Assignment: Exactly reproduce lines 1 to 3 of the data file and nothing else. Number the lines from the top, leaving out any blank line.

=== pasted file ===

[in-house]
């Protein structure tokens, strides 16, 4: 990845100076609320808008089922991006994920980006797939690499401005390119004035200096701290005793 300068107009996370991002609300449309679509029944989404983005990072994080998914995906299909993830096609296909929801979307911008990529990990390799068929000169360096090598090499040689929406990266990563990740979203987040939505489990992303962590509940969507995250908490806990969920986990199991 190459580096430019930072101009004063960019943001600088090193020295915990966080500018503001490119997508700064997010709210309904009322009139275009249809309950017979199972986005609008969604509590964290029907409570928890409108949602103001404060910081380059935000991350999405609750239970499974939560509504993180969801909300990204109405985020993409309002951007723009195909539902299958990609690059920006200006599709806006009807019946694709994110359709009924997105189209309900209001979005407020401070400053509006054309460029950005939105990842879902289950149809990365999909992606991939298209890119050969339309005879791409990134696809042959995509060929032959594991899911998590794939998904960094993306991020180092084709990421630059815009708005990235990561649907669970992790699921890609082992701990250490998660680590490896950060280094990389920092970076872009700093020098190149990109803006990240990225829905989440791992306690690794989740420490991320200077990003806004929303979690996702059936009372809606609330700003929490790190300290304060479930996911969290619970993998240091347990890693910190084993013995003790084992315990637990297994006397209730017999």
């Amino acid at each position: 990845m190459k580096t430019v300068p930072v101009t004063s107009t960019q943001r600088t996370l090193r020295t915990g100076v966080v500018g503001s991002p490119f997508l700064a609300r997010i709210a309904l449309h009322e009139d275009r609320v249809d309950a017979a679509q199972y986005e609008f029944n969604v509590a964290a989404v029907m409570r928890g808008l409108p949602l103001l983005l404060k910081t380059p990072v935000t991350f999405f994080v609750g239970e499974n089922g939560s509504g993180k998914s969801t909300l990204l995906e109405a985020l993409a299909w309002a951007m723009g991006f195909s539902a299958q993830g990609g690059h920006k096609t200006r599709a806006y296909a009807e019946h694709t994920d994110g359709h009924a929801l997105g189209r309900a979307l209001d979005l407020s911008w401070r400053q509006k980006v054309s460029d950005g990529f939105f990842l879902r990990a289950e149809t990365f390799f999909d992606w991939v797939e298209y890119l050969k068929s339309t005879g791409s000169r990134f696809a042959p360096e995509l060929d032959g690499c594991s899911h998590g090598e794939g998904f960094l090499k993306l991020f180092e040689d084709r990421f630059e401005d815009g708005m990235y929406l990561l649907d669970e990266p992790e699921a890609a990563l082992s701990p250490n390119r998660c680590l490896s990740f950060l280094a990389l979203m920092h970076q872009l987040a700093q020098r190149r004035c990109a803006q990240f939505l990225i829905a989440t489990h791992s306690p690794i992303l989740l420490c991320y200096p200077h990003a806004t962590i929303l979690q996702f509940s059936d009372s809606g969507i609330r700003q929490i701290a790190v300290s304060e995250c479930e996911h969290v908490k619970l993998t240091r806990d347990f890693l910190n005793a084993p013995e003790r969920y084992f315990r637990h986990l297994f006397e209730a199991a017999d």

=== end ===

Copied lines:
[in-house]
């Protein structure tokens, strides 16, 4: 990845100076609320808008089922991006994920980006797939690499401005390119004035200096701290005793 300068107009996370991002609300449309679509029944989404983005990072994080998914995906299909993830096609296909929801979307911008990529990990390799068929000169360096090598090499040689929406990266990563990740979203987040939505489990992303962590509940969507995250908490806990969920986990199991 190459580096430019930072101009004063960019943001600088090193020295915990966080500018503001490119997508700064997010709210309904009322009139275009249809309950017979199972986005609008969604509590964290029907409570928890409108949602103001404060910081380059935000991350999405609750239970499974939560509504993180969801909300990204109405985020993409309002951007723009195909539902299958990609690059920006200006599709806006009807019946694709994110359709009924997105189209309900209001979005407020401070400053509006054309460029950005939105990842879902289950149809990365999909992606991939298209890119050969339309005879791409990134696809042959995509060929032959594991899911998590794939998904960094993306991020180092084709990421630059815009708005990235990561649907669970992790699921890609082992701990250490998660680590490896950060280094990389920092970076872009700093020098190149990109803006990240990225829905989440791992306690690794989740420490991320200077990003806004929303979690996702059936009372809606609330700003929490790190300290304060479930996911969290619970993998240091347990890693910190084993013995003790084992315990637990297994006397209730017999």
């Amino acid at each position: 990845m190459k580096t430019v300068p930072v101009t004063s107009t960019q943001r600088t996370l090193r020295t915990g100076v966080v500018g503001s991002p490119f997508l700064a609300r997010i709210a309904l449309h009322e009139d275009r609320v249809d309950a017979a679509q199972y986005e609008f029944n969604v509590a964290a989404v029907m409570r928890g808008l409108p949602l103001l983005l404060k910081t380059p990072v935000t991350f999405f994080v609750g239970e499974n089922g939560s509504g993180k998914s969801t909300l990204l995906e109405a985020l993409a299909w309002a951007m723009g991006f195909s539902a299958q993830g990609g690059h920006k096609t200006r599709a806006y296909a009807e019946h694709t994920d994110g359709h009924a929801l997105g189209r309900a979307l209001d979005l407020s911008w401070r400053q509006k980006v054309s460029d950005g990529f939105f990842l879902r990990a289950e149809t990365f390799f999909d992606w991939v797939e298209y890119l050969k068929s339309t005879g791409s000169r990134f696809a042959p360096e995509l060929d032959g690499c594991s899911h998590g090598e794939g998904f960094l090499k993306l991020f180092e040689d084709r990421f630059e401005d815009g708005m990235y929406l990561l649907d669970e990266p992790e699921a890609a990563l082992s701990p250490n390119r998660c680590l490896s990740f950060l280094a990389l979203m920092h970076q872009l987040a700093q020098r190149r004035c990109a803006q990240f939505l990225i829905a989440t489990h791992s306690p690794i992303l989740l420490c991320y200096p200077h990003a806004t962590i929303l979690q996702f509940s059936d009372s809606g969507i609330r700003q929490i701290a790190v300290s304060e995250c479930e996911h969290v908490k619970l993998t240091r806990d347990f890693l910190n005793a084993p013995e003790r969920y084992f315990r637990h986990l297994f006397e209730a199991a017999d």